"If it is all a lie about computers becoming easier, more
productive, and less time-consuming, what is the practical result? The
result is more products, more people to support those products, more
consultants to support end users.
I am not kidding about this. I have been CEO of a software company and
have developed a lot of software. One of some software company strategies
was to NOT make the software too easy to use. Make people believe that it
is easy to use, but create a marketplace for consultants, contractors and
programmers who sell services to support your software. SAP grew like an
out-of-control virus epidemic when its customers were paying contractors
$400,000/year to install their software.
The point is that the lack of usability coupled with the promise of
productivity creates an economic generator. It is a fundamental component
now of our economy. Just think, I can use PowerPoint pretty well, but I
used to make my own (...) truly effective presentations. If you were going
to compete with me on a presentation, you would have been wise to hire a
creative marketing firm. All I needed was some flipchart paper, two or
three colored markers, and a flipchart stand. Sometimes I wound up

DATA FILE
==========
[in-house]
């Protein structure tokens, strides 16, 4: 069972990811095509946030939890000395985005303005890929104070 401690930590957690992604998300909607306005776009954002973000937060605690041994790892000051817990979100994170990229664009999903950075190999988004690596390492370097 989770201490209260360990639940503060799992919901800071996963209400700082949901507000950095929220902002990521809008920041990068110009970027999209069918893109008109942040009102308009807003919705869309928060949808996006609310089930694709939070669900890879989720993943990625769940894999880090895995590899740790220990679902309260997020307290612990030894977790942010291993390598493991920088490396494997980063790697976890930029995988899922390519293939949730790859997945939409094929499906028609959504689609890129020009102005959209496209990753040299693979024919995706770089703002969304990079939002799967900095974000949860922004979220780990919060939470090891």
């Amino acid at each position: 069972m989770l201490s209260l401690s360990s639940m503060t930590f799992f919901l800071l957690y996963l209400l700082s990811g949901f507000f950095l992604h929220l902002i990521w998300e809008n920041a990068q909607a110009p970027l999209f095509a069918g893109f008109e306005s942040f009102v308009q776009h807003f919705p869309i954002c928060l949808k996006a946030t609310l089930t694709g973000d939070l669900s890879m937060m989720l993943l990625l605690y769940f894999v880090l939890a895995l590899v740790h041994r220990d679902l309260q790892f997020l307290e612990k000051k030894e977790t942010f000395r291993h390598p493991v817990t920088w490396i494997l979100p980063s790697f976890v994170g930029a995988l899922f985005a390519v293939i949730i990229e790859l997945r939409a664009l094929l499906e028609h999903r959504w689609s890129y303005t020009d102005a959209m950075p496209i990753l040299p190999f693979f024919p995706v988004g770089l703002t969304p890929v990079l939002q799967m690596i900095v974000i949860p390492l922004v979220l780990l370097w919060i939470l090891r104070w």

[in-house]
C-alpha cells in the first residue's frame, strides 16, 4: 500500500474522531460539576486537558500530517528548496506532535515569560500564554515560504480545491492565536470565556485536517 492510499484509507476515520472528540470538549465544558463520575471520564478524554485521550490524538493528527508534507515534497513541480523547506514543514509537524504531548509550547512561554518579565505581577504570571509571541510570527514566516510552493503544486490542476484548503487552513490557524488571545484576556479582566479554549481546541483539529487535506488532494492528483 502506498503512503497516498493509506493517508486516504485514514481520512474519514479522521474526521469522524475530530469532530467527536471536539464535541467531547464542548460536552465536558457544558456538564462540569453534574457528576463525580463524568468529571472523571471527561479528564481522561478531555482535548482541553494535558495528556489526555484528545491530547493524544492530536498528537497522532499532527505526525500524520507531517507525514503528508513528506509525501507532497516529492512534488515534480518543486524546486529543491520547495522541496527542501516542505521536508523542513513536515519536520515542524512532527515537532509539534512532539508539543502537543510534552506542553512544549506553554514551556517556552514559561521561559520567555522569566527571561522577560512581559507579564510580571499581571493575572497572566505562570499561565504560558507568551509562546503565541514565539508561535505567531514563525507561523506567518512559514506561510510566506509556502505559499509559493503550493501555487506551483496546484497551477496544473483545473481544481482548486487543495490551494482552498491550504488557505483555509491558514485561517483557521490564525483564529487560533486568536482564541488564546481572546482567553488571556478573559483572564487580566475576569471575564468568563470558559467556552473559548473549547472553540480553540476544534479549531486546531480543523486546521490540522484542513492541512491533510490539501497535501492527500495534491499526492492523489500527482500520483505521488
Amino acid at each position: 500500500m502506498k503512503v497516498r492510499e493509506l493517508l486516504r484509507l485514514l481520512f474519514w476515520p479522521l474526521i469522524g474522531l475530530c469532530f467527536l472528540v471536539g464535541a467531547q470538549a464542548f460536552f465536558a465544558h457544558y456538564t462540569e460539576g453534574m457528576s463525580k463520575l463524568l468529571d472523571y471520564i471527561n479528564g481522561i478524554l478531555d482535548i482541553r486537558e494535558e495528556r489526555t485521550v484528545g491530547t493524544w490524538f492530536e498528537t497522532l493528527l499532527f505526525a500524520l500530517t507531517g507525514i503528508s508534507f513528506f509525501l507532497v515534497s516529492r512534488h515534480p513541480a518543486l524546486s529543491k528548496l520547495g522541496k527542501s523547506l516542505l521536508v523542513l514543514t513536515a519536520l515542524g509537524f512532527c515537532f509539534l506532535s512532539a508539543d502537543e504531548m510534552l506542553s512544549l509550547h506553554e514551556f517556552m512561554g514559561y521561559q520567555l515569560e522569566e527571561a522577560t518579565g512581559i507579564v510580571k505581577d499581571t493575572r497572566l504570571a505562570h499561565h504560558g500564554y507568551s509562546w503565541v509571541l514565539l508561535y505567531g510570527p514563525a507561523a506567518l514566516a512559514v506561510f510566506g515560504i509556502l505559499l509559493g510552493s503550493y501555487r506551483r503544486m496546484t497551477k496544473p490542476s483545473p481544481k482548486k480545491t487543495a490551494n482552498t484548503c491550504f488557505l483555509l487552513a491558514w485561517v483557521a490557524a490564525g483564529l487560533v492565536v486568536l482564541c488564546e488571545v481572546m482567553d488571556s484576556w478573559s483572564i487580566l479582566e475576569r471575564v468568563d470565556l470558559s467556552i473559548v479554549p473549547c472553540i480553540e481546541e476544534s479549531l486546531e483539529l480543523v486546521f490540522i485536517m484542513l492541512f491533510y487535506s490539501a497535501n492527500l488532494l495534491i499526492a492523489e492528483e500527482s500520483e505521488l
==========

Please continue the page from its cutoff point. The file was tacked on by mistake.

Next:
standing the flip charts on a chair.
Now, I need a laptop, a projector, MS office and a lot more time working
with the software than I ever had to spend with the markers. There are at
least two orders of magnitude of money involved and relatively speaking,
my presentations are no better at all. Absolutely speaking, they seem
better - a lot nicer looking, more pizzaz, etc. Still, simplicity is
powerful and when I was doing flipcharts they were much more impressive
because, (1) people recognized and appreciated my creativity and effort,
and (2) there was less competition in matters of style as opposed to
To me, the bottom line is that I spend a lot more to accomplish a lot
less, but Bill Gates makes a lot more money."
Hela denna text av Ralph Barhydt finns på Netfuture - Steve Talbotts nyhetsbrev med kritik av hi-tech-samhället; ibland rätt flummig och självgod (med en olycklig antroposofisk slagsida), men ibland högst relevant. Det roliga är att en hel del nät-höjdare, som Kevin Kelly, Langdon Winner, Michael Goldhaber och Alan Wexelblat uppenbarligen läser vad han skriver, och med jämna mellanrum kommenterar det.